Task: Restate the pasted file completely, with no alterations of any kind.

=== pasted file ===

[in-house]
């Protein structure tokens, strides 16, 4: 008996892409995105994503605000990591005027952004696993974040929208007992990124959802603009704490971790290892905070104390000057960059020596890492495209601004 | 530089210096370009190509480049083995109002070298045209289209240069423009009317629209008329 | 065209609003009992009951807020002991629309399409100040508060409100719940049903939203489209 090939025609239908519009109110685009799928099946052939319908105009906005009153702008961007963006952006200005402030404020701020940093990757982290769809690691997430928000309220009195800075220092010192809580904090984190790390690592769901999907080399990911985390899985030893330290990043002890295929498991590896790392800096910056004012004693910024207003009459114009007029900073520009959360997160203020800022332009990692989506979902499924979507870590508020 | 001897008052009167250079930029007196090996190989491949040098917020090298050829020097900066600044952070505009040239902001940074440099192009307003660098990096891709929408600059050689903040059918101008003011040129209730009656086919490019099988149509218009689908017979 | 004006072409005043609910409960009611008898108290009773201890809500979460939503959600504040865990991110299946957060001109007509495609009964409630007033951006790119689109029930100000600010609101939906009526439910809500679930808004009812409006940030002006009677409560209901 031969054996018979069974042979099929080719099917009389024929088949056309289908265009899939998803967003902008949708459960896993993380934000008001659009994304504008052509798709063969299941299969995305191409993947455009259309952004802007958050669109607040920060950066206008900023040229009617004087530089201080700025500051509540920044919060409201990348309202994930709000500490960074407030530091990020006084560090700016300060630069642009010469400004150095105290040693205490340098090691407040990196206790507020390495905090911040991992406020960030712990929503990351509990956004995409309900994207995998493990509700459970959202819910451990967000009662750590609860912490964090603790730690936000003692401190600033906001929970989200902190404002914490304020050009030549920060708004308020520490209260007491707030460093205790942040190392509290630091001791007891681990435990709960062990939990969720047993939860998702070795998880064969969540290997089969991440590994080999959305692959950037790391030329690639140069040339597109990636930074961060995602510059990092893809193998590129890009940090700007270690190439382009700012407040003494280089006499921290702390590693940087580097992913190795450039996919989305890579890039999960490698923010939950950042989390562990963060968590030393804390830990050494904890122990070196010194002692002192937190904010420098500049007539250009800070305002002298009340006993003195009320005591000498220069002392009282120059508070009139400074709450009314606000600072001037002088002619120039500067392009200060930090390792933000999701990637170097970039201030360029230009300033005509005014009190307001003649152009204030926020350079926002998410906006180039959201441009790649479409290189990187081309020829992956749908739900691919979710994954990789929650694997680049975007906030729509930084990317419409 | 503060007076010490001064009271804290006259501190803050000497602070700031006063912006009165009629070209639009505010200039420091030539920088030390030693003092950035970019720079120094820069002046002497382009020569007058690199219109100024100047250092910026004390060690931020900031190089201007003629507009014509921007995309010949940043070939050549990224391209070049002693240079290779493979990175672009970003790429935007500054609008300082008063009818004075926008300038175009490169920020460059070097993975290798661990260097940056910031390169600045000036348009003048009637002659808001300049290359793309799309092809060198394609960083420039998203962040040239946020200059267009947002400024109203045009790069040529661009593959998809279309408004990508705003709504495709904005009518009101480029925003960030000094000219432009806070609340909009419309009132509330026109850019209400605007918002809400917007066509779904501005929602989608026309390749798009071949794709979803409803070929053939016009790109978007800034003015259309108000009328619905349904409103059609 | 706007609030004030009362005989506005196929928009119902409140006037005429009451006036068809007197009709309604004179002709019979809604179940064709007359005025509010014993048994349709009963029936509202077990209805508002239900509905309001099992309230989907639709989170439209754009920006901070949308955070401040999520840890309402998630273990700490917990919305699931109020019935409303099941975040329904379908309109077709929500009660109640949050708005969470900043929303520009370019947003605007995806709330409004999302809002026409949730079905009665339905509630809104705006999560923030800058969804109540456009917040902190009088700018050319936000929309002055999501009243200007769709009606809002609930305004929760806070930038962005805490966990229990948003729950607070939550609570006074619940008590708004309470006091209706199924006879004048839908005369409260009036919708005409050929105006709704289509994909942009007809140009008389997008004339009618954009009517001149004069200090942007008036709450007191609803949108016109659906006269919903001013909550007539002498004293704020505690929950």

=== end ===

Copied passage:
[in-house]
């Protein structure tokens, strides 16, 4: 008996892409995105994503605000990591005027952004696993974040929208007992990124959802603009704490971790290892905070104390000057960059020596890492495209601004 | 530089210096370009190509480049083995109002070298045209289209240069423009009317629209008329 | 065209609003009992009951807020002991629309399409100040508060409100719940049903939203489209 090939025609239908519009109110685009799928099946052939319908105009906005009153702008961007963006952006200005402030404020701020940093990757982290769809690691997430928000309220009195800075220092010192809580904090984190790390690592769901999907080399990911985390899985030893330290990043002890295929498991590896790392800096910056004012004693910024207003009459114009007029900073520009959360997160203020800022332009990692989506979902499924979507870590508020 | 001897008052009167250079930029007196090996190989491949040098917020090298050829020097900066600044952070505009040239902001940074440099192009307003660098990096891709929408600059050689903040059918101008003011040129209730009656086919490019099988149509218009689908017979 | 004006072409005043609910409960009611008898108290009773201890809500979460939503959600504040865990991110299946957060001109007509495609009964409630007033951006790119689109029930100000600010609101939906009526439910809500679930808004009812409006940030002006009677409560209901 031969054996018979069974042979099929080719099917009389024929088949056309289908265009899939998803967003902008949708459960896993993380934000008001659009994304504008052509798709063969299941299969995305191409993947455009259309952004802007958050669109607040920060950066206008900023040229009617004087530089201080700025500051509540920044919060409201990348309202994930709000500490960074407030530091990020006084560090700016300060630069642009010469400004150095105290040693205490340098090691407040990196206790507020390495905090911040991992406020960030712990929503990351509990956004995409309900994207995998493990509700459970959202819910451990967000009662750590609860912490964090603790730690936000003692401190600033906001929970989200902190404002914490304020050009030549920060708004308020520490209260007491707030460093205790942040190392509290630091001791007891681990435990709960062990939990969720047993939860998702070795998880064969969540290997089969991440590994080999959305692959950037790391030329690639140069040339597109990636930074961060995602510059990092893809193998590129890009940090700007270690190439382009700012407040003494280089006499921290702390590693940087580097992913190795450039996919989305890579890039999960490698923010939950950042989390562990963060968590030393804390830990050494904890122990070196010194002692002192937190904010420098500049007539250009800070305002002298009340006993003195009320005591000498220069002392009282120059508070009139400074709450009314606000600072001037002088002619120039500067392009200060930090390792933000999701990637170097970039201030360029230009300033005509005014009190307001003649152009204030926020350079926002998410906006180039959201441009790649479409290189990187081309020829992956749908739900691919979710994954990789929650694997680049975007906030729509930084990317419409 | 503060007076010490001064009271804290006259501190803050000497602070700031006063912006009165009629070209639009505010200039420091030539920088030390030693003092950035970019720079120094820069002046002497382009020569007058690199219109100024100047250092910026004390060690931020900031190089201007003629507009014509921007995309010949940043070939050549990224391209070049002693240079290779493979990175672009970003790429935007500054609008300082008063009818004075926008300038175009490169920020460059070097993975290798661990260097940056910031390169600045000036348009003048009637002659808001300049290359793309799309092809060198394609960083420039998203962040040239946020200059267009947002400024109203045009790069040529661009593959998809279309408004990508705003709504495709904005009518009101480029925003960030000094000219432009806070609340909009419309009132509330026109850019209400605007918002809400917007066509779904501005929602989608026309390749798009071949794709979803409803070929053939016009790109978007800034003015259309108000009328619905349904409103059609 | 706007609030004030009362005989506005196929928009119902409140006037005429009451006036068809007197009709309604004179002709019979809604179940064709007359005025509010014993048994349709009963029936509202077990209805508002239900509905309001099992309230989907639709989170439209754009920006901070949308955070401040999520840890309402998630273990700490917990919305699931109020019935409303099941975040329904379908309109077709929500009660109640949050708005969470900043929303520009370019947003605007995806709330409004999302809002026409949730079905009665339905509630809104705006999560923030800058969804109540456009917040902190009088700018050319936000929309002055999501009243200007769709009606809002609930305004929760806070930038962005805490966990229990948003729950607070939550609570006074619940008590708004309470006091209706199924006879004048839908005369409260009036919708005409050929105006709704289509994909942009007809140009008389997008004339009618954009009517001149004069200090942007008036709450007191609803949108016109659906006269919903001013909550007539002498004293704020505690929950």